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Saturday, March 2, 2013

Top Ten Ways Authors Bore Readers

Some act like writing a novel is easy, based on how many authors are published each year among self-published titles and the quality in many of them. There are so many ways an author can fail the reader and bore them to sleep. Here are my top ten ways us authors can bore our readers.

10. Boring start to the story.

Nothing like a massive info dump or display of the author's research to get a reader yawning before he reads past page one. . . if he makes it that far.

9. Boring movement through the middle of the story.

Despite a great start, the story bogs down into daily life and seems to be going nowhere. It appears the author is just adding filling to make the story long enough to be labeled a novel. "Whoops! Can't get to the ending yet. Let's have them talk about politics. Yeah, that will be interesting." Right.

8. Boring ending to a story.

An otherwise great story does a free fall at the end either by failing to add unexpected twists to its resolutions and/or not resolving the primary story arcs at all.

7. Boring characters.

Nothing says, "sit back and fall asleep" faster than all characters sounding alike, sounding like the author, stereotyped, and/or annoying. Go ahead. Make my day.

6. Boring dialog.

When your computer could write more compelling dialog, you know you're in trouble. In real life, small talk is engaging. In a novel, small talk will have most readers wondering when the author is going to return to telling the story.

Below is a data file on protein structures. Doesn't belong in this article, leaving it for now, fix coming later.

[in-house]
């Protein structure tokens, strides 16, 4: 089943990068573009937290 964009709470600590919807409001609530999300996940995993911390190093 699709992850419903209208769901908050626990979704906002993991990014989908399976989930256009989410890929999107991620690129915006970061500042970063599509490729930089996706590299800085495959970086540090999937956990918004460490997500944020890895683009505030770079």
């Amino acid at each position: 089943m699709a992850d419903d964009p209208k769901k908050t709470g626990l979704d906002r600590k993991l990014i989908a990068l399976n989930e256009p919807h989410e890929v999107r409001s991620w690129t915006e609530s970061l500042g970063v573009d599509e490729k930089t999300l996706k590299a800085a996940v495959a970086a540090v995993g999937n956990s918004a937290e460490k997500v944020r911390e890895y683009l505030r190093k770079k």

5. Boring action.

When the reader slodges or skips long sections of action sequences with little character/story building, he will more likely equate your novel with a B-rated Kung-Fu movie than an exciting story. When you hear your son saying what mine said upon hearing a story read to him, "He took a whole paragraph to say they got off their horses," you know you're boring your readers.

4. Boring descriptions.

Nothing halts progress like pausing a story for a litany of static scenic descriptions. We might as well watch paint dry. Descriptions should paint an active picture in story, not pull out to fill in every little detail whether important or not for the sake of realism.

3. Boring climax.

Few things are more frustrating to a reader than having a story build to a climax, then having it putter out. Instead of emotional payoff, the reader gets emotional frustration, and a bad case of book-throwing.

2. Boring conflict.

So your protagonist needs to save his bedroom from roaches. Okay, maybe I can identify with that dilemma, but do I care? Not likely. Not unless, perhaps, they are aliens invading our world through a dimensional portal in the walls of your room. Low stakes for the characters means low stakes on keeping a reader interested and entertained.

1. Wasting the reader's time.

Not to mention any money spent to acquire the book. If your story is boring (You did catch that theme, didn't you?), that means the reader will regret having spent the money for the book, and the time to read it, however far they may have foraged through it. Creating an entertaining story is the first task of a fiction writer. Fail there, and you won't gain a solid following.

What other things authors do that bore you to tears?

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